Here we propose a reading of five poems by Fernando Pessoa, namely by his heteronym Ricardo Reis, which the Portuguese author published during his lifetime (1888-1935). This is what Pessoa wrote in 1935 (in a letter to Casais Monteiro) about this heteronym, who made its public debut in 1924:

“I put all my mental discipline into Ricardo Reis, dressed in his own music”; “Ricardo Reis was born in 1887 (I can’t remember the day and month, but I have them somewhere), in Porto, he’s a doctor”; “educated at a Jesuit school, he is, as I said, a doctor; he has lived in Brazil since 1919, as he spontaneously expatriated because he was a monarchist”.

This is a neo-pagan heteronym, inspired by the literature and mythology of the ancient Greeks and Latins. Novelist José Saramago, who won the Nobel Prize, dedicated his novel The Year of the Death of Ricardo Reis (1984) to him. In this book, Saramago mentions Rua Oliveira ao Carmo, where Pessoa had his Orpheu magazine printed (1915) and where, since 2017, the Lisboa Pessoa Hotel has been located.

Here you’ll find the first and last poems Pessoa published as Ricardo Reis, including the “Ode” which contains the famous lines “To be great, be whole: Of what is yours /nothing exaggerate or exclude.”

We have published the texts as well as the image of the original publication, in chronological order of publication with bibliographical data for each poem. The spelling has been updated.

Good reading!

«Odes – First Book (I, II, III)» (1924)

Steadfast on the firm column
                Of the verses in which I remain,
I fear neither the multiple future influx
                Of times nor of oblivion;
For when the mind, fixated, contemplates
                The reflections of the world,
Enformed to its image and the world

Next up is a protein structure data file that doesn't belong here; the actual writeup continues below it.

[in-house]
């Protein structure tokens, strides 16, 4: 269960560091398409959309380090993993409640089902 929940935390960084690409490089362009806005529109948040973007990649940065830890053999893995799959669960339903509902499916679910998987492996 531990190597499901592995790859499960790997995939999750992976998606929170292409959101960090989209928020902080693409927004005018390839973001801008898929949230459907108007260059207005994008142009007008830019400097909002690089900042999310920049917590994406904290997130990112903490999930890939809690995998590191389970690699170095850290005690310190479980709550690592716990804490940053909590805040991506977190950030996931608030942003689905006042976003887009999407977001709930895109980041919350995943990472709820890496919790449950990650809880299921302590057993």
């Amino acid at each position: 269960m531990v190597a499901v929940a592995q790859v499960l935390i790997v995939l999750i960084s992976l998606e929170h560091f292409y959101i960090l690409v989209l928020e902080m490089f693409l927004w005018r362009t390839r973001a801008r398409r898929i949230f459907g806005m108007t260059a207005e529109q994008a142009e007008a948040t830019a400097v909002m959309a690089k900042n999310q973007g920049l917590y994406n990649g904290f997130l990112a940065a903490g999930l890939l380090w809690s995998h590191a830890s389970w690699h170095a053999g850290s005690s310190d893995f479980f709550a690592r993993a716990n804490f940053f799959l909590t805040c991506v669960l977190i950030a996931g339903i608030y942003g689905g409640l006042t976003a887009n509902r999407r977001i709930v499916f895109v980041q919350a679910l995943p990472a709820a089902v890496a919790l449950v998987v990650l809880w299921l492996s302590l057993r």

Creates art, not the mind.
Thus on the plaque the external instant
                Engraves its being, lingering in it.


Of the gardens of Adonis, Lydia, I love
Most of all those fugitive roses
        That on the day they are born,
        That very day, must also die.
Eternal, for them, the light of day:
They’re born when the sun is already high
        And die before Apollo’s course
        Across the visible sky is run.
We too, of our lives, must make one day:
We never know, my Lydia, nor want
        To know of nights before or after
        The little while that we may last.


Here lies the sea; winds moan secretly,
                Captives of Aeolus;
Only with the tip of his trident, the vast
                Waters does Neptune undulate;
And the alabaster beach is quietly
                Glistening under the clear sun.
Uselessly we seem great.
                Nothing, in the outside world,
Seems grand to our eyes
                Or has a purpose that serves us.
If here with a meek sea my ploughed mark
                Is erased by three waves,
What shall the sea do to me in the fateful beach
                That echoes from Saturn?

(Athena, 1, October, 1924, p. 19)

«Two Odes» (1931)

When, Lydia, our autumn arrives
With the winter it harbors, let’s reserve
A thought, not for the future spring,
        Which belongs to others,
Nor for the summer, whose deceased we are,
But for what remains of what is passing:
The present yellow that the leaves live
        And that makes them different.


Tenuous, as if forgotten by Aeolus,
The morning breeze tickles the field
        And the sun rises.
We mustn’t wish, Lídia, at this hour,
More sun that her nor a stronger breeze
        Than the one that is puny and exists.

(Presença, 31-32, March — June 1931, p. 10)

«Ode» (1933)

To be great, be whole: Of what is yours
        Nothing exaggerate or exclude.
In each thing, be all. Give all you are
        In the least you ever do.
The whole moon, because it rides so high,
        Is reflected in each pool.

(Presença, 37, February 1933, p. 8)

Introductory note and selection by Fabrizio Boscaglia.


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